The year 1969 has shown up as the start time in some of our data and I'd
like to find out why. I immediately thought that the router must have put
zero in the UNIX_SECONDS field of the cflow header when the cflow export
process was restarted. But, with another restart of the cflow export process
on the router and viewing the packets I saw that this wasn't the case. The
router process has restarted several times, but the 1969 only showed up two
times, both after cflowd was left running for more than a day without
receiving any data (because none was being sent to it).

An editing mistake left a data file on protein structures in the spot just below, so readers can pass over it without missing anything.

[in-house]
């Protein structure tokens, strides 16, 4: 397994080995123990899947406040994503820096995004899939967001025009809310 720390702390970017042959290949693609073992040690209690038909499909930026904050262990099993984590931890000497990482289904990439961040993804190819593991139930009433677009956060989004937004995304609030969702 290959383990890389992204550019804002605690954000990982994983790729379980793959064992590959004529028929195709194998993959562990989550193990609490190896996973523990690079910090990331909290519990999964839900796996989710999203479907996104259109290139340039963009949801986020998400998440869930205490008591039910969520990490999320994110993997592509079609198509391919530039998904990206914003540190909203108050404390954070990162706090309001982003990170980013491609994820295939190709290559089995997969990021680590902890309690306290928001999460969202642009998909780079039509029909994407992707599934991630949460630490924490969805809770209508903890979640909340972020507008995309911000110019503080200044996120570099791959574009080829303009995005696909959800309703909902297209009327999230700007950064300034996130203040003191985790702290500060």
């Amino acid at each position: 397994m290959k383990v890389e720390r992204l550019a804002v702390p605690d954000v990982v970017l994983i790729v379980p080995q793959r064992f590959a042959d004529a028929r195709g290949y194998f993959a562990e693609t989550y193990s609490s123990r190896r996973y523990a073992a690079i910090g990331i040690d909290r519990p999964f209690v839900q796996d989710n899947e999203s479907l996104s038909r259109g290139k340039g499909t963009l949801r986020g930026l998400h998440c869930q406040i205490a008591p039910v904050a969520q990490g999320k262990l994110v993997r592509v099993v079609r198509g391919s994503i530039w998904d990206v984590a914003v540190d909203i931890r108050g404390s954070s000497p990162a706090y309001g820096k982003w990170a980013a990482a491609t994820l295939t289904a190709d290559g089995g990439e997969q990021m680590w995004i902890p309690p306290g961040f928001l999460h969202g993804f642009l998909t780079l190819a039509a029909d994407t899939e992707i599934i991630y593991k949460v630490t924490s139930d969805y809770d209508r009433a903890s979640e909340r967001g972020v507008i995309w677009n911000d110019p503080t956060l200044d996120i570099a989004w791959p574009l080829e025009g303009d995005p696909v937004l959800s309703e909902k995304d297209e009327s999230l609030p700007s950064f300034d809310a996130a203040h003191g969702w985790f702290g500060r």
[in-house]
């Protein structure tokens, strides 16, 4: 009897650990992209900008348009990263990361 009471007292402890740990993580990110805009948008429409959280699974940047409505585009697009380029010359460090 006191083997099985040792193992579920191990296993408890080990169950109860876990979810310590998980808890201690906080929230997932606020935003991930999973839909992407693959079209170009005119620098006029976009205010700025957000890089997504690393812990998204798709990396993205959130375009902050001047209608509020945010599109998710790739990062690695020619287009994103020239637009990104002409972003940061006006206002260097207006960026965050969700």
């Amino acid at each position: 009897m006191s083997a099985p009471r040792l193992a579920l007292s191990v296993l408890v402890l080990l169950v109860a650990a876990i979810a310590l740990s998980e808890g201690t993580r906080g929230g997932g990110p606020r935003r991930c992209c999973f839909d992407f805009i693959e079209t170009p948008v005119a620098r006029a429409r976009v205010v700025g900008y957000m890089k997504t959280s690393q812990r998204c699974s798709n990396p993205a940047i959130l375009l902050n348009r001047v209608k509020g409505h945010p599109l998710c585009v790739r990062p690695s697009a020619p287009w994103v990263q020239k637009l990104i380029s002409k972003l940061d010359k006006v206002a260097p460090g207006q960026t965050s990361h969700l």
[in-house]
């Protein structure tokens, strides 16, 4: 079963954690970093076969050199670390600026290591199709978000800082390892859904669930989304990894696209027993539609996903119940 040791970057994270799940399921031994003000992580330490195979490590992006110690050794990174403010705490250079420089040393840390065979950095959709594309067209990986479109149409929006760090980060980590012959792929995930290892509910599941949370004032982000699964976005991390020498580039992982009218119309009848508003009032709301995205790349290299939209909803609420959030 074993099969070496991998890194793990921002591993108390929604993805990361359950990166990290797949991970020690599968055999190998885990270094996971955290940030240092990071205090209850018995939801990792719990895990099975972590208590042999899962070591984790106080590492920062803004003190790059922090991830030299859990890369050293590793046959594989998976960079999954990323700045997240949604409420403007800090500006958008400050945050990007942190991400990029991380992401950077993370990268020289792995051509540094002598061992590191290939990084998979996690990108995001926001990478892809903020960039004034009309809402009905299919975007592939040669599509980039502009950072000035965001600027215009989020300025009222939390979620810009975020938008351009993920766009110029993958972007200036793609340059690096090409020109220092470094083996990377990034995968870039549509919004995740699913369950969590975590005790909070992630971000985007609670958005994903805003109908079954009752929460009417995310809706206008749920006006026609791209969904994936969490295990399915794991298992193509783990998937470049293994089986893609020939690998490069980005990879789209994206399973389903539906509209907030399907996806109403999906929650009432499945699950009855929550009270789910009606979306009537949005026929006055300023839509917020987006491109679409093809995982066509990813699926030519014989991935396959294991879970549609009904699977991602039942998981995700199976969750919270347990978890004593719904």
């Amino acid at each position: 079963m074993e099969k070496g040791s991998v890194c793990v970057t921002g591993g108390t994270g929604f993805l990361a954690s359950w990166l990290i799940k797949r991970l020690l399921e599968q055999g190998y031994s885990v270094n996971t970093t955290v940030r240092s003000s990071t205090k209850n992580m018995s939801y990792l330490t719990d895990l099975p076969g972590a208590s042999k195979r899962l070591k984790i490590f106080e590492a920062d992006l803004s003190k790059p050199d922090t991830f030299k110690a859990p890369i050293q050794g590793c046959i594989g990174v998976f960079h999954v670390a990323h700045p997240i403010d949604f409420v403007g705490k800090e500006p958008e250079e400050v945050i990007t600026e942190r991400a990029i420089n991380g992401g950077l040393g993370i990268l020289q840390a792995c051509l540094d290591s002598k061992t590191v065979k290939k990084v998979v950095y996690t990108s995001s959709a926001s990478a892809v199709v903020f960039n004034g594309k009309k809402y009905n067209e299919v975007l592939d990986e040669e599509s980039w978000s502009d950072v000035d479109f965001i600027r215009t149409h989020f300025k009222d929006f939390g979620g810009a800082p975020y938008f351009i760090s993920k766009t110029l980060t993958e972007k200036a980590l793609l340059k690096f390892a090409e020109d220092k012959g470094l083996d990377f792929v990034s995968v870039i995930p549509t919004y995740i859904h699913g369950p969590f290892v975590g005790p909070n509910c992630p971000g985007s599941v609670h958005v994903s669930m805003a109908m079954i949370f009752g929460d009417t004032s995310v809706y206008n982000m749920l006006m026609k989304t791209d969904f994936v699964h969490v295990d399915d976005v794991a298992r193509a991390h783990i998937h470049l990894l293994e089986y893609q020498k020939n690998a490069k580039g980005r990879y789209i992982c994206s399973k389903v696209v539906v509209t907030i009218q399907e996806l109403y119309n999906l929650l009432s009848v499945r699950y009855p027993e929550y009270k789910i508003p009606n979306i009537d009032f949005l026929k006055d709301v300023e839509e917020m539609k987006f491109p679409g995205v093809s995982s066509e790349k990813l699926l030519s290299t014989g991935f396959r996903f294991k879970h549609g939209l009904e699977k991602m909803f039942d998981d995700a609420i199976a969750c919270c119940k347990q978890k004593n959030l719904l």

So, I'm inclined to believe that cflowd or one of its associates causes this
problem when left running with out receiving data for a certain amount of
time. Can someone confirm this?
We're only sending cflow packets from one router now. What if cflowd was
receiving from several routers and one of them stopped sending packets for a
long time? Would 1969 show up as the start time for that one router when it
restarted? (My guess is yes.)
A work around might be to restart cflowd after it has been deprived of data
for a certain amount of time. But, this wouldn't be a good solution when
many routers are sending data.
p.s. It's cflowd version 2-1-a9 .
-- cflowd mailing list email@example.com
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